IB “Attitudes”? It is vital that there is also focus on the development of personal attitudes towards people, towards the environment and towards learning, attitudes that contribute to the well-being of the individual and of the group. By deciding that attitudes need to be an essential element of the program, the PYP is making a commitment to a values-laden curriculum.
Appreciation – Seeing and being thankful for the wonder and beauty of the world and its people.Commitment – Being responsible for my learning, showing self- discipline, and perseverance.Confidence – Knowing I can do it, having courage to take risks, using what I have learned, and making good choices.Cooperation – Working with others and being willing to lead or follow as needed.Creativity – Using my imagination while thinking and doing things.Curiosity – Being curious about the nature of learning, about the world and cultures.
Empathy – Being able to put myself in someone else’s place in order to understand her or him.Enthusiasm – Being excited about learning and life.Independence – Thinking and acting on my own.Integrity – Being fair and honest.Respect – Showing that I can care for others, our world and myself.Tolerance – Understanding, appreciating, and celebrating differences in each other.
We solicit parental involvement This is what we ask parents to do: Know the profiles and attitudes and use the vocabulary with your child when it fits the situation. Encourage your child to ask questions; model this for him/her as well as how to go about finding the answer. Nurture your child’s interests and curiosity; talk with him/her; take your child to the library to find out more. Catch your child showing one or more of the IB PYP profiles. Make sure your child knows that he/she has done something good. Your approval is a powerful way to reinforce the elements of the learner profile. Work with your child to improve their listening skills. Being a good listener is an important part of communicating with others. Encourage your child to read books that are related to the current unit of inquiry being covered in school. Help your child to become a better thinker by allowing him/her to solve problems and make decisions on his/her own.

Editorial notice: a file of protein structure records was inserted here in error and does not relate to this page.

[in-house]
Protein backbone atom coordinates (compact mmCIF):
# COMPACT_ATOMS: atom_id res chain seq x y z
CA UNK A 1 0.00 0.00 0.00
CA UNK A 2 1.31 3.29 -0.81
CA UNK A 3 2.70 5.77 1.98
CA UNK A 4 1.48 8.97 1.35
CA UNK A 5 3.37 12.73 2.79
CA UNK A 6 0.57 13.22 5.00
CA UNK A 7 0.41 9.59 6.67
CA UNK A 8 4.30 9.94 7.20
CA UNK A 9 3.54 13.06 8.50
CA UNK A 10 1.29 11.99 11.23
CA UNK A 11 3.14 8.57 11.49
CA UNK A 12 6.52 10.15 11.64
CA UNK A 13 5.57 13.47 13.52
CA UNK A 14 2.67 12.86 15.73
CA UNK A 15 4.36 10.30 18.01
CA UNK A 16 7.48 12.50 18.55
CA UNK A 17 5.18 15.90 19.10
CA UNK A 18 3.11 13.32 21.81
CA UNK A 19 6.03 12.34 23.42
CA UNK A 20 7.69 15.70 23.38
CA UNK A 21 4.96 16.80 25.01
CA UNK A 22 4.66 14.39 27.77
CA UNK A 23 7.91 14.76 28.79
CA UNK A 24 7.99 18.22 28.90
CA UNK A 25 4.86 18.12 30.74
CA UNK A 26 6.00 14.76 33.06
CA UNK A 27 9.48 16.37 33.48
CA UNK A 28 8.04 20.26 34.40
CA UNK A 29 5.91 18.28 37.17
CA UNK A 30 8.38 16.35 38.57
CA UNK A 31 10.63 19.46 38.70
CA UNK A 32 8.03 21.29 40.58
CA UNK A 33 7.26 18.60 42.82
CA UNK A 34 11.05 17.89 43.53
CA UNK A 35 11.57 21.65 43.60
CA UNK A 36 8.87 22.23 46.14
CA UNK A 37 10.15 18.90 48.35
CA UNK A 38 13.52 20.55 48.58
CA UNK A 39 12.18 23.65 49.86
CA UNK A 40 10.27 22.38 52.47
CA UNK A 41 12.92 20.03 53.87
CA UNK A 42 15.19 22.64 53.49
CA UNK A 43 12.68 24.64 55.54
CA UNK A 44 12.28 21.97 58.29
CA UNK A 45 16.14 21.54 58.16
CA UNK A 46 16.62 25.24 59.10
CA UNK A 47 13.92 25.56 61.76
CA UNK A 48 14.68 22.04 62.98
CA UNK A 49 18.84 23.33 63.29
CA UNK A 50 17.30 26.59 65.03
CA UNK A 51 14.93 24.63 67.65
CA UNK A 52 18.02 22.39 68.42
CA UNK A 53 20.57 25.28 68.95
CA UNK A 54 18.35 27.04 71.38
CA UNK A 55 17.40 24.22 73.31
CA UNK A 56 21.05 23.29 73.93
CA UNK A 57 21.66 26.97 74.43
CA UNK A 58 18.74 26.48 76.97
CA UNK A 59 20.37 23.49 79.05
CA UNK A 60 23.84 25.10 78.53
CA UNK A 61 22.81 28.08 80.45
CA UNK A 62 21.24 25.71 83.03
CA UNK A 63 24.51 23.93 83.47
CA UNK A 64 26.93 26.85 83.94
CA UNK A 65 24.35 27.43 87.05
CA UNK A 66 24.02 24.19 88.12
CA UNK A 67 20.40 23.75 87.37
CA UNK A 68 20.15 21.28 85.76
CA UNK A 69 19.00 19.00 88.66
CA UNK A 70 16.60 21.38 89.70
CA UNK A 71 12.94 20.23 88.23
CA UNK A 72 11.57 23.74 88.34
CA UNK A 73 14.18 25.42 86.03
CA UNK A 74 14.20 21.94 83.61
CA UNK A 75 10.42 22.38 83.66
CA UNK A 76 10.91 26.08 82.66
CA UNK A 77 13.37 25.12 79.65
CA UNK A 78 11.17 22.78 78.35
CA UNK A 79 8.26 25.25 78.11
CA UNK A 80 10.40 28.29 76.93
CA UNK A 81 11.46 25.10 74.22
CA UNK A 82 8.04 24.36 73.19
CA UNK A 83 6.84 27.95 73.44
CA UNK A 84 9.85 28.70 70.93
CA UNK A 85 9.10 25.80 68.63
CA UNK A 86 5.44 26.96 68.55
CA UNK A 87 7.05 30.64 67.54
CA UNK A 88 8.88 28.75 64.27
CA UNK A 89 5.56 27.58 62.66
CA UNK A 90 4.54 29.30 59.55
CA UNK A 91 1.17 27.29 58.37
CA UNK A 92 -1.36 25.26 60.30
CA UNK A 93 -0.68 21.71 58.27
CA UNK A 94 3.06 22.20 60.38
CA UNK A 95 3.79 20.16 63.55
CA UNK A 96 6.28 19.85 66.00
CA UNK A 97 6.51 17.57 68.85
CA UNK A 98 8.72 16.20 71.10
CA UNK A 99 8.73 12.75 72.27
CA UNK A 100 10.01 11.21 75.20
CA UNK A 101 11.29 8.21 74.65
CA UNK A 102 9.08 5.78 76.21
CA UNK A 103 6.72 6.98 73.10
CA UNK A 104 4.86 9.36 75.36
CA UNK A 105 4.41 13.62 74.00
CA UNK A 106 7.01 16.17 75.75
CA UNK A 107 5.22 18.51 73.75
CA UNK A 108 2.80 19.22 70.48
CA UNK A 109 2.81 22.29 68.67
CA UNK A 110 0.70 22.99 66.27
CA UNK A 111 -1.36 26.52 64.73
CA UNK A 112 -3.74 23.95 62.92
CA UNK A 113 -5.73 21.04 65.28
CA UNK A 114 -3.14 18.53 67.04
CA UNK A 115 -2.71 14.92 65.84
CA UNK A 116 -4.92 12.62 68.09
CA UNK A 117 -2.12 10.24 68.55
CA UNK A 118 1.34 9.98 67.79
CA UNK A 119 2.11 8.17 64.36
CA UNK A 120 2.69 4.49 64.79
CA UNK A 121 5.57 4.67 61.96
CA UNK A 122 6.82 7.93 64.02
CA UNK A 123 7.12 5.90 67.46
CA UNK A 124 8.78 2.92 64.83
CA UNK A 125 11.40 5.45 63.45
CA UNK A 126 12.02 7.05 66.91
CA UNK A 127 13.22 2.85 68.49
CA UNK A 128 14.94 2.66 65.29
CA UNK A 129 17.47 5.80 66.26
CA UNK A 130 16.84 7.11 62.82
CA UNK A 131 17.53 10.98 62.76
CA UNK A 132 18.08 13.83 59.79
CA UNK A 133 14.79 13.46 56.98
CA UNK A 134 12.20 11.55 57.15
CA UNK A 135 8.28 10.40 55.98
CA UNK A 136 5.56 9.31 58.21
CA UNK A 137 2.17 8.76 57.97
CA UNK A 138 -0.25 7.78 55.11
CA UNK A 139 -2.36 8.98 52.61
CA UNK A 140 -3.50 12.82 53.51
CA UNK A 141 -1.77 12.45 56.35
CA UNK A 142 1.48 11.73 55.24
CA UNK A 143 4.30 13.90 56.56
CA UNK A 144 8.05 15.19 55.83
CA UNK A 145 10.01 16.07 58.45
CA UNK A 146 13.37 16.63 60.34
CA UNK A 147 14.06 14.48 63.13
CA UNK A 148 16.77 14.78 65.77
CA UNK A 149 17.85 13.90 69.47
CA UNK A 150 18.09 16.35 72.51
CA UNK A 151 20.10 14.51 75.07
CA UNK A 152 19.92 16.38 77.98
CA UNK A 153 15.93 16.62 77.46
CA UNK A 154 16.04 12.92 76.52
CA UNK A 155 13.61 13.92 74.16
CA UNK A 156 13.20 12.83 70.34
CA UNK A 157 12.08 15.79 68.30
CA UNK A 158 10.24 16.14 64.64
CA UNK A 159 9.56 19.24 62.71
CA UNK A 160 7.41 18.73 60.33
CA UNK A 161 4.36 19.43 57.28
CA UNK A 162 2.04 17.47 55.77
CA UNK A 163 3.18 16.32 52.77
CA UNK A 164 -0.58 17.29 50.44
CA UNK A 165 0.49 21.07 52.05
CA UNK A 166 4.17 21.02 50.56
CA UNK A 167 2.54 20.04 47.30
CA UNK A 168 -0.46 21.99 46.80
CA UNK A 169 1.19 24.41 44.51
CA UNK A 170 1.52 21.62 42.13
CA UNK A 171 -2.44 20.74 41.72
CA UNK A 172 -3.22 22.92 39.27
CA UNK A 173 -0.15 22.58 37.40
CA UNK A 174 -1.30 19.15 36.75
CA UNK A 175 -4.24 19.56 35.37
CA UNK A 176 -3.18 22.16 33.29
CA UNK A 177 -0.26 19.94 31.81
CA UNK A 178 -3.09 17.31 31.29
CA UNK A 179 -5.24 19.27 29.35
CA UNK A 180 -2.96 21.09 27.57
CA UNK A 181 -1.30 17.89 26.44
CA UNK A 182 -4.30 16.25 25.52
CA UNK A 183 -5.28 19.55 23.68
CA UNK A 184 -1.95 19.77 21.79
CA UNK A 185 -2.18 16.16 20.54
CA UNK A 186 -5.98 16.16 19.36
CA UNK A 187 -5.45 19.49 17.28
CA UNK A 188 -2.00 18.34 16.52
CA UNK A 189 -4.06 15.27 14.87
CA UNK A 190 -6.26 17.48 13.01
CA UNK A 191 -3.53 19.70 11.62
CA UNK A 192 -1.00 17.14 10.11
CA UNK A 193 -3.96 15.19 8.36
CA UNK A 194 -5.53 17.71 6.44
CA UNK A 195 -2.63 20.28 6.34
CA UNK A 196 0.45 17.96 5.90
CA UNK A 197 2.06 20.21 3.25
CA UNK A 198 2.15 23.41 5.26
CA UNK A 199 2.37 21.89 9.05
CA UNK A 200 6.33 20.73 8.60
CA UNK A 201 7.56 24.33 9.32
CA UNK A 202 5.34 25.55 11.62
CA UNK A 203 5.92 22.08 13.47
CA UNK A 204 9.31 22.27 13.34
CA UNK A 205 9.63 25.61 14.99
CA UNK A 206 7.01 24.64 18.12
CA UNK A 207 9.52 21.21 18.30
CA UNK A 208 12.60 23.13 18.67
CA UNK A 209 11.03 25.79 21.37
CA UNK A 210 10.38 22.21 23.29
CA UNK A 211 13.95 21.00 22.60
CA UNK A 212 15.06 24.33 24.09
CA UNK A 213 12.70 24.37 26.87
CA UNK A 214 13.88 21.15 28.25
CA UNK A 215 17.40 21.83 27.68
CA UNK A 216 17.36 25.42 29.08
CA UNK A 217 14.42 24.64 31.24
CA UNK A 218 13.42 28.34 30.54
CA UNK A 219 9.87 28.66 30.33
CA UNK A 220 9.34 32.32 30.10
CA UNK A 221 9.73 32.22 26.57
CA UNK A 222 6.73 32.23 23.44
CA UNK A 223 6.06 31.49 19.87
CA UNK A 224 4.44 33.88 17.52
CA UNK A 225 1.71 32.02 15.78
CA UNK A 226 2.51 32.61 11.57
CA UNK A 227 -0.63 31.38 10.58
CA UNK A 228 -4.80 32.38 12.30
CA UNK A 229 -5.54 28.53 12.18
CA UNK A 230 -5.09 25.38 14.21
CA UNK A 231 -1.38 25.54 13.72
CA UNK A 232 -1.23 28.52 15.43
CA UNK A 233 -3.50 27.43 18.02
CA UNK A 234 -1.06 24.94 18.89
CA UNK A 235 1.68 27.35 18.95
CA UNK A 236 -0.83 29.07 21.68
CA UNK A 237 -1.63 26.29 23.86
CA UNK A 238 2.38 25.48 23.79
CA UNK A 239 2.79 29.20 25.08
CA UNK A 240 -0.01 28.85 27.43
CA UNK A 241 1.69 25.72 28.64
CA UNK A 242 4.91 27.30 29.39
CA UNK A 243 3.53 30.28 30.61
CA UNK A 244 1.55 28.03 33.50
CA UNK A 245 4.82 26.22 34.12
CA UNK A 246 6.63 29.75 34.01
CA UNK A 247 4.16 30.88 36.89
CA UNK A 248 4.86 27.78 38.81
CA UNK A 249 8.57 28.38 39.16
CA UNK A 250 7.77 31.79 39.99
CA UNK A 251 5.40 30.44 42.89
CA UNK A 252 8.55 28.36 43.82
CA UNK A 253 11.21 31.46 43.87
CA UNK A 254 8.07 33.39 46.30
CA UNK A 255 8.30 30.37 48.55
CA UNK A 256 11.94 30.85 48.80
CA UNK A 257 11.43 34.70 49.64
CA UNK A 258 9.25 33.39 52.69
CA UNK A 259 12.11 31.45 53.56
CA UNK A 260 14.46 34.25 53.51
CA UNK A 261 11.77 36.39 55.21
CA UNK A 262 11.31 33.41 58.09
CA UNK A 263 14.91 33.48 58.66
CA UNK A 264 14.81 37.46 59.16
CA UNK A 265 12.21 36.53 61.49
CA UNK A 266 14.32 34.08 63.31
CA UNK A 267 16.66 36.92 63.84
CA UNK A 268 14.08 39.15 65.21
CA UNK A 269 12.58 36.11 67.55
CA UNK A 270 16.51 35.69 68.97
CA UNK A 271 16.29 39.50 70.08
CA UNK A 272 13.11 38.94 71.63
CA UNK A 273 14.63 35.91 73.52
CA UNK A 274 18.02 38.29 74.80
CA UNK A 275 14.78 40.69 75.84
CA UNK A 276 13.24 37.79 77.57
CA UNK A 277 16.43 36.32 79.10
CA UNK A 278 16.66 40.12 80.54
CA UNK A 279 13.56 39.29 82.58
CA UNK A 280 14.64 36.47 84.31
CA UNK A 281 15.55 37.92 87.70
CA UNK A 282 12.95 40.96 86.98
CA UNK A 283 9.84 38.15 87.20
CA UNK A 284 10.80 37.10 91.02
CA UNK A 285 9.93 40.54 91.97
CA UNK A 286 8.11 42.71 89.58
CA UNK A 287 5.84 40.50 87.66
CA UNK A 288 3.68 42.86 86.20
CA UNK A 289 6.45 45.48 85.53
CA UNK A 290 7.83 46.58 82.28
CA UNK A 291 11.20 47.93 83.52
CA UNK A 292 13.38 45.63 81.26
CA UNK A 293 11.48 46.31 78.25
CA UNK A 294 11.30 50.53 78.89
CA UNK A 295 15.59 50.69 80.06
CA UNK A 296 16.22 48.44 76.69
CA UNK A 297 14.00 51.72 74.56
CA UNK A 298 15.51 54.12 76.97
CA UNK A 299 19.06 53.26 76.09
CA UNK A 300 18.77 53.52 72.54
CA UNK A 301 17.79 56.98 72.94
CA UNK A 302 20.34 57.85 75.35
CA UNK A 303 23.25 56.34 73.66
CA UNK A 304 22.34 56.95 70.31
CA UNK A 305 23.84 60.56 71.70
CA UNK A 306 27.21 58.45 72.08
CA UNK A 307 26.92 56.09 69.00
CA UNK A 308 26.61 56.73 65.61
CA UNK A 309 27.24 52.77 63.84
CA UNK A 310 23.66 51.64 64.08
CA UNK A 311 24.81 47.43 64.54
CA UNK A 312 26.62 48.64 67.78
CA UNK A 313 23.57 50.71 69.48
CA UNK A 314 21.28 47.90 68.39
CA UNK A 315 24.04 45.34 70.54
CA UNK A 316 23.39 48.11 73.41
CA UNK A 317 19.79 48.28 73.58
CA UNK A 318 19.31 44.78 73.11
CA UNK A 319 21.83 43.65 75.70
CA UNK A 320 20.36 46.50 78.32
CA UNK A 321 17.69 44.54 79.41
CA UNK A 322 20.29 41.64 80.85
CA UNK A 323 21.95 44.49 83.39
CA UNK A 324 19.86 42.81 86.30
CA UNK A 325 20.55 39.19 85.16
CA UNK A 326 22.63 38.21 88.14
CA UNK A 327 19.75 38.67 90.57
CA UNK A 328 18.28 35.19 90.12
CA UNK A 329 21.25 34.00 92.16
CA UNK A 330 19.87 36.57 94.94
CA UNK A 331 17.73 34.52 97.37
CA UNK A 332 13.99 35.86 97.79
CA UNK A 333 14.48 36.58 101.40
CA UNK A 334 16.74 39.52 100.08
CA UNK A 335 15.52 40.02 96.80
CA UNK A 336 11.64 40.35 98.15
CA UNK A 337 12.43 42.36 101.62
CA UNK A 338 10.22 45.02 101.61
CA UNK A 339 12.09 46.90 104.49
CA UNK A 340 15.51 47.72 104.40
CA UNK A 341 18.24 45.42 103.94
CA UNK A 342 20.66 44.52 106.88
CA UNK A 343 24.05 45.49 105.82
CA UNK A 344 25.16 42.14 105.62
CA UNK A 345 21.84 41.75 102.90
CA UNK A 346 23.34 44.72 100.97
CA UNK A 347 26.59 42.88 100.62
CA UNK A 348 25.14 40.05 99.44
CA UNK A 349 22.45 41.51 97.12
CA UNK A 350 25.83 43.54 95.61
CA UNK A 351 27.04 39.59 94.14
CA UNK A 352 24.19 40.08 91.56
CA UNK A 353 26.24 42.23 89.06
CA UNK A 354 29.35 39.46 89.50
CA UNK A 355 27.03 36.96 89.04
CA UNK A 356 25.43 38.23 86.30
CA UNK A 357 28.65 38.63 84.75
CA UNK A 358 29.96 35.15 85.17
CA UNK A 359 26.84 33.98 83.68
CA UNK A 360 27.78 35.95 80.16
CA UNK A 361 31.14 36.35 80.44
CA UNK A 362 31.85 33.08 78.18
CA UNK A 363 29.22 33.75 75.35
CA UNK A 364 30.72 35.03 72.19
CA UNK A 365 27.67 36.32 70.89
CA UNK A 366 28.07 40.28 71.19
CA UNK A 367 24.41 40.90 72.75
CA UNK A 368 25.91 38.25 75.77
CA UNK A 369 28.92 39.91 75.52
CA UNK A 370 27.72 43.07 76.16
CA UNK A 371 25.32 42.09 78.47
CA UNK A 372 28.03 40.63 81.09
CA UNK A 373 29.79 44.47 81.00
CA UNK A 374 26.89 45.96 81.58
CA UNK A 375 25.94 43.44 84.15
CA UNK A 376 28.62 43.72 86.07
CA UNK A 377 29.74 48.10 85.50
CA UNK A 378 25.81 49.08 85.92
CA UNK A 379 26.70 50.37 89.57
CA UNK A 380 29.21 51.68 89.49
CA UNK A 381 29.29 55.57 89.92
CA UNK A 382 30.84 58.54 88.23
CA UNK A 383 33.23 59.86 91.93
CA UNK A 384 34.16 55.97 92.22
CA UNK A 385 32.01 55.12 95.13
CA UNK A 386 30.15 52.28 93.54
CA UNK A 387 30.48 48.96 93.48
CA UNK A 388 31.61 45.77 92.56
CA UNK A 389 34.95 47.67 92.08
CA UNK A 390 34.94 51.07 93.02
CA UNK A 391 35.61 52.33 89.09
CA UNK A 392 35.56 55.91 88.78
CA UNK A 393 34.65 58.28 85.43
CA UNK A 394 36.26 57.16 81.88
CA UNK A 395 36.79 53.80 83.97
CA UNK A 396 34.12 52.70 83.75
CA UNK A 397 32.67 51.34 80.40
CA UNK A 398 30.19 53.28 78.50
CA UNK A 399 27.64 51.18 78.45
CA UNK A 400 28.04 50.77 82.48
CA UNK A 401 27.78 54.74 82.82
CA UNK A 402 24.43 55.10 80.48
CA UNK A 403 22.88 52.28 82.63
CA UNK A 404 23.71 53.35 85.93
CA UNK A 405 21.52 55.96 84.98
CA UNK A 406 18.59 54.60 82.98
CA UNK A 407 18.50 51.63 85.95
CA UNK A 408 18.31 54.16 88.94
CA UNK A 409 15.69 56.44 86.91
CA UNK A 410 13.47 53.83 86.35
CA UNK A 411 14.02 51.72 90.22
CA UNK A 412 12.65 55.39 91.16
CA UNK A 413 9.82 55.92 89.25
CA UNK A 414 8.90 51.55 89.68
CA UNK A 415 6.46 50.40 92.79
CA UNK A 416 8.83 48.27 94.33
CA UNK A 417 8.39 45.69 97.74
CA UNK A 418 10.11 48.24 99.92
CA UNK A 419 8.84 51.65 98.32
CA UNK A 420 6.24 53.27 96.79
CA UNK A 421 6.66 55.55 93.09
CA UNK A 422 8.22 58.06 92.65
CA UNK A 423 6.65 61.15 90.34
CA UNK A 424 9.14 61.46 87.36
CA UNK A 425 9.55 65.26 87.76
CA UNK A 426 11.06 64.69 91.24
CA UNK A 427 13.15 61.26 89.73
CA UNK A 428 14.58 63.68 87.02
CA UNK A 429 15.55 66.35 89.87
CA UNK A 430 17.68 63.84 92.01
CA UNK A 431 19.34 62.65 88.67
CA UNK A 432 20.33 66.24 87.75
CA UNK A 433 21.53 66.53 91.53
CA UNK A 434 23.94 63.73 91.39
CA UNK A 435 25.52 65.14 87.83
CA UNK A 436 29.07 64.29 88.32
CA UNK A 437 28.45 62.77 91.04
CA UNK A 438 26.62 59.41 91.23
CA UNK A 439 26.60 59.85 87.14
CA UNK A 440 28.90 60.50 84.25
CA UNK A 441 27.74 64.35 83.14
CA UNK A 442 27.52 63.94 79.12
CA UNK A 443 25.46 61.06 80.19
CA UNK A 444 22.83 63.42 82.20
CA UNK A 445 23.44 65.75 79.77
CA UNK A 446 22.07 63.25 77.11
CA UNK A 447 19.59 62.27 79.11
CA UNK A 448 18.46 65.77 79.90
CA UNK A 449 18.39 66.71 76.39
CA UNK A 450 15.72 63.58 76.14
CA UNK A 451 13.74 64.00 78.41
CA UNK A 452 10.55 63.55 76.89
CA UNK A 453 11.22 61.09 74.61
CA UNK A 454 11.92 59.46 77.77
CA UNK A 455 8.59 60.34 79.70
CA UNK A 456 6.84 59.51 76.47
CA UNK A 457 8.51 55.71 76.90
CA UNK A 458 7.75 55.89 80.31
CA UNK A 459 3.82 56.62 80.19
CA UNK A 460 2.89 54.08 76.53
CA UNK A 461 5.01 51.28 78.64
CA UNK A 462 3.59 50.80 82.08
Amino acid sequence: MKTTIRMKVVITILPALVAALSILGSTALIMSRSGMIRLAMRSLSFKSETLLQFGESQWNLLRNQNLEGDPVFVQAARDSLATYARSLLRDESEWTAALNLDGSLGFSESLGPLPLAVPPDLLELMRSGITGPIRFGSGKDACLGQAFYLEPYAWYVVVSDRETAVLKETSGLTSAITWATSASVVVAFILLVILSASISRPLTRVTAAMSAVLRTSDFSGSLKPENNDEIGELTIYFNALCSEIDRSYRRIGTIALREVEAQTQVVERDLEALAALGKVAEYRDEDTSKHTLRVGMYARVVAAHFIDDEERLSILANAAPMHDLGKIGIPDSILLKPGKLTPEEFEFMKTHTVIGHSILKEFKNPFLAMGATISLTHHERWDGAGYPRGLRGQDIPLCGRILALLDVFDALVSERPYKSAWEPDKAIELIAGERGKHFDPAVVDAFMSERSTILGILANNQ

Direct quotes given by different members of the community: “They express themselves and are curious about the world around them”, “They often ask questions regarding their environment and world news they hear on TV” “I believe that having a PYP program orientation has helped instil creativity, curiosity, and self esteem with my daughters. I also believe that the parents and home environment play an even higher role in our children’s education.” “I have a seen Matthew grow in knowledge on things usually reserved for grown-ups, his different projects have given him exposure to areas in the world that were non-existent to me. I believe Matthew is a more socially responsible person because of the learning he has received through this program, he values more causes and acts more responsibly around the house. He is also more compassionate and interested in learning new things. He also asks us a lot of questions regarding different things, whether reading, watching television or travelling.” “ My daughter is more inquisitive and she is more self sufficient, in the sense that she is now more apt to try to figure something out on her own by doing the necessary research and doing a “trial and error” type approach, rather than asking for a set of instructions and someone holding her hand every step of the way.” “Students are more independent when working, much more inquisitive and ready to do the research on their own. They have a sense of pride and are able to communicate their ideas much better; they know what they want to learn and are eager to find out more about each unit.”
Why IB-PYP? Much research is being conducted on how students learn today and how to prepare them for an ever-changing world. We believe that every child can be motivated to learn the skills needed to be successful. A researcher and expert in the field is Dr. Tony Wagner, co-director of Harvards Change Leadership Group. In his thoughtful analysis of future industry needs and education readiness studies, Dr. Wagner has identified the 7 must-have skills (COMPETENCIES) of the future: Critical thinking and problem-solving Collaboration across networks and leading by influence Agility and adaptability Initiative and entrepreneurialism Effective oral and written communication Accessing and analyzing information Curiosity and imagination
The IB PYP program starts preparing the student for thefuture... right from the beginning.They learn the competencies needed to be successful whilebeing respectful, compassionate, productive andresponsible global citizens .They will also be involved in creating a better, morepeaceful world.